By Torin Douglas
Media correspondent, BBC News
Kit Williams shunned the limelight after the success of Masquerade
The artist who set off a national treasure hunt 30 years ago by burying a jewelled golden hare in a park in Bedfordshire has been reunited with it.
Kit Williams, who created the hare in 1979 for picture book Masquerade, had not seen it for more than 20 years.
Its beautiful illustrations contained visual clues to the treasure's whereabouts and it became a bestseller.
The hare was found in 1982 before being sold at a Sotheby's auction to an anonymous overseas buyer for £31,900.
Mr Williams never found out who had bought it and thought he would never see it again.
Last month, the owner's granddaughter heard a programme on Radio 4 appealing to anyone who knew the hare's whereabouts to come forward.
She was put in touch with a team making a TV documentary on Mr Williams for BBC Four, who arranged for it to be flown to Britain this week.
Today Mr Williams said the reunion had been very emotional.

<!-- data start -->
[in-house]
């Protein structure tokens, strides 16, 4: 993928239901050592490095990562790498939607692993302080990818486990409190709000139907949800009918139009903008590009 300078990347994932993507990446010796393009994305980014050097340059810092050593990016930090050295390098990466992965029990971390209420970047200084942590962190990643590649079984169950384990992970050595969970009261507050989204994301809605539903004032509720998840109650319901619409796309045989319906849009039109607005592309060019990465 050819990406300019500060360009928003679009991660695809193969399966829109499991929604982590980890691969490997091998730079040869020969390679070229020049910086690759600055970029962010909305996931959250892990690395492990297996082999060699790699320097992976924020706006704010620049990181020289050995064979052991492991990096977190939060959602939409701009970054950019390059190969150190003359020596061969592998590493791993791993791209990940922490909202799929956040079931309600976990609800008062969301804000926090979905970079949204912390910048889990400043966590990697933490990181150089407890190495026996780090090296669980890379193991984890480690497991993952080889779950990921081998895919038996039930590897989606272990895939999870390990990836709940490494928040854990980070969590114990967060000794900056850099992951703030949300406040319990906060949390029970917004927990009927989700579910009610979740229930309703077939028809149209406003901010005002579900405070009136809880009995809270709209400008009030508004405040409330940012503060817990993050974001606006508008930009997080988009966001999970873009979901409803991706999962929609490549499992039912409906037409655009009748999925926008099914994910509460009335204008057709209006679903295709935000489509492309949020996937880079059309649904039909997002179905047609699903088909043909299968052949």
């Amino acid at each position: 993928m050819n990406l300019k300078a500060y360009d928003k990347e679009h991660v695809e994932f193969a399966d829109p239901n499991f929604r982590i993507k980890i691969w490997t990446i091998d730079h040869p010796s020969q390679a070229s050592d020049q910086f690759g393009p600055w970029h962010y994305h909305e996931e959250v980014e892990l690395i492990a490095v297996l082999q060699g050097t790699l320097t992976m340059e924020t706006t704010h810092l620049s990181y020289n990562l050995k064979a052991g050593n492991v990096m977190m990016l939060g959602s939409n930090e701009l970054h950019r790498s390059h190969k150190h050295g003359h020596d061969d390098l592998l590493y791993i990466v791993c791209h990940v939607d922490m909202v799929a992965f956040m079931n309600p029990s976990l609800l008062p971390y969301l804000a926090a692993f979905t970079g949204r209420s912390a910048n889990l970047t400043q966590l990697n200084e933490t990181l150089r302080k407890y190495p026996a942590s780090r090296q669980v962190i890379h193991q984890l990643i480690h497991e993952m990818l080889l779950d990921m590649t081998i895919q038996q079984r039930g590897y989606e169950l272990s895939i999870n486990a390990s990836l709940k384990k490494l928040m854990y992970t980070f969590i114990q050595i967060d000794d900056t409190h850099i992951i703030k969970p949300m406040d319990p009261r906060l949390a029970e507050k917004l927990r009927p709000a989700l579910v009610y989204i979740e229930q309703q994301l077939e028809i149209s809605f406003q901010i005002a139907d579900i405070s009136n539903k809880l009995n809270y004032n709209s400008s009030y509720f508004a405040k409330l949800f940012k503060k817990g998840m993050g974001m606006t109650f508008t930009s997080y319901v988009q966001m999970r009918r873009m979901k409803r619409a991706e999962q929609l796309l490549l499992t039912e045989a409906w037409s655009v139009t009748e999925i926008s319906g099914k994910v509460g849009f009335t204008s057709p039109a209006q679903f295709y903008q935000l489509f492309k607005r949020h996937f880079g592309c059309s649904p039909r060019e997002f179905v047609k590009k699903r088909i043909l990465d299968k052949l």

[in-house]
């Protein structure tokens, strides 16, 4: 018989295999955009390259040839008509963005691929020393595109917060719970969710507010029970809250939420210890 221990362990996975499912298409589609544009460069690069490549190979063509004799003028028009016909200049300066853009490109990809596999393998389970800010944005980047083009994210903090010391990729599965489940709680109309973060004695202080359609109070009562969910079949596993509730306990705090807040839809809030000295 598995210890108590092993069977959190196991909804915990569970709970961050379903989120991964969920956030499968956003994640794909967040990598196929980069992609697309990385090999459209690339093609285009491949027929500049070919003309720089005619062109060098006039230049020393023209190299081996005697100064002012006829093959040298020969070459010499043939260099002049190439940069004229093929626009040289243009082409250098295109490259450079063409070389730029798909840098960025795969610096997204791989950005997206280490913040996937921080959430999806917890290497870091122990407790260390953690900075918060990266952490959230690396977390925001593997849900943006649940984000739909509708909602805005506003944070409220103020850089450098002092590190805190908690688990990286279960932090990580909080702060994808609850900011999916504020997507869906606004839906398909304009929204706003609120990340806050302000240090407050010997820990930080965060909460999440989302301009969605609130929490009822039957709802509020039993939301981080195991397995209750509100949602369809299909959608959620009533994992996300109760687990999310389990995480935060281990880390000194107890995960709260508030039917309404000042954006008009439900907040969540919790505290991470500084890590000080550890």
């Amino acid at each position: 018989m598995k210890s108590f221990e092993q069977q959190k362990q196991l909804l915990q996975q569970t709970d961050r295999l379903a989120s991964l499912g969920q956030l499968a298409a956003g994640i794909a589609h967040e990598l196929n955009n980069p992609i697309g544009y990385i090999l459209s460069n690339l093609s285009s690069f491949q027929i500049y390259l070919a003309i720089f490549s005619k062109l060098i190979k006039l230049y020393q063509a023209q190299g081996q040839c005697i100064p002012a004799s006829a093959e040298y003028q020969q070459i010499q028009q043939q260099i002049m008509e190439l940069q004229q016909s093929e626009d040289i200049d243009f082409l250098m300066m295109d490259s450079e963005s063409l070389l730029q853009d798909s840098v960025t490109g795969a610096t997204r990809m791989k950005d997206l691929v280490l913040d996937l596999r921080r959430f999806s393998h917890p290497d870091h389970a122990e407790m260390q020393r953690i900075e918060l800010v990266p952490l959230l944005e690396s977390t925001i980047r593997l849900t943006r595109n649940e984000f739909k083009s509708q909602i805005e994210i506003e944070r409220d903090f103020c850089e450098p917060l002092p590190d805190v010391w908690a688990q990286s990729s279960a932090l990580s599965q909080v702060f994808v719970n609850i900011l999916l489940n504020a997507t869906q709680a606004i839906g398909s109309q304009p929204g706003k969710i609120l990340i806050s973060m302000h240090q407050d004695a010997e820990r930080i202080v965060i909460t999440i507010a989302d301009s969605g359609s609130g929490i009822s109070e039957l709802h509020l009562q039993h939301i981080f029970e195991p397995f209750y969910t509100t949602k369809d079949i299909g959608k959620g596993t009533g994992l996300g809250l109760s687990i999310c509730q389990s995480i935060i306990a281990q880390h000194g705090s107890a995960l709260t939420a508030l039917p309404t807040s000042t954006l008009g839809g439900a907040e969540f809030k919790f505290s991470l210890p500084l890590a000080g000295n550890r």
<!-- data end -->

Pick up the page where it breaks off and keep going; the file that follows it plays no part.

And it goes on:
"I had not remembered it being as delicate as it is," he said.
"Then when I picked it up the little bells jingled, and it sparkled in a way that I had forgotten as well."
Mr Williams has shunned the limelight for almost 30 years, since Masquerade catapulted him into the public eye.
He felt his artistic credibility was damaged by the book - which was translated into eight languages - halting a promising career as a painter.
Since then he has quietly made a living with his paintings, some of which have recently gone on display in London.
After Masquerade was published, thousands of people tried to solve the puzzle, digging up lawns and parks around Britain.
Mr Williams's work is reappraised in the documentary, The Man Behind the Masquerade, to be shown on BBC Four next month.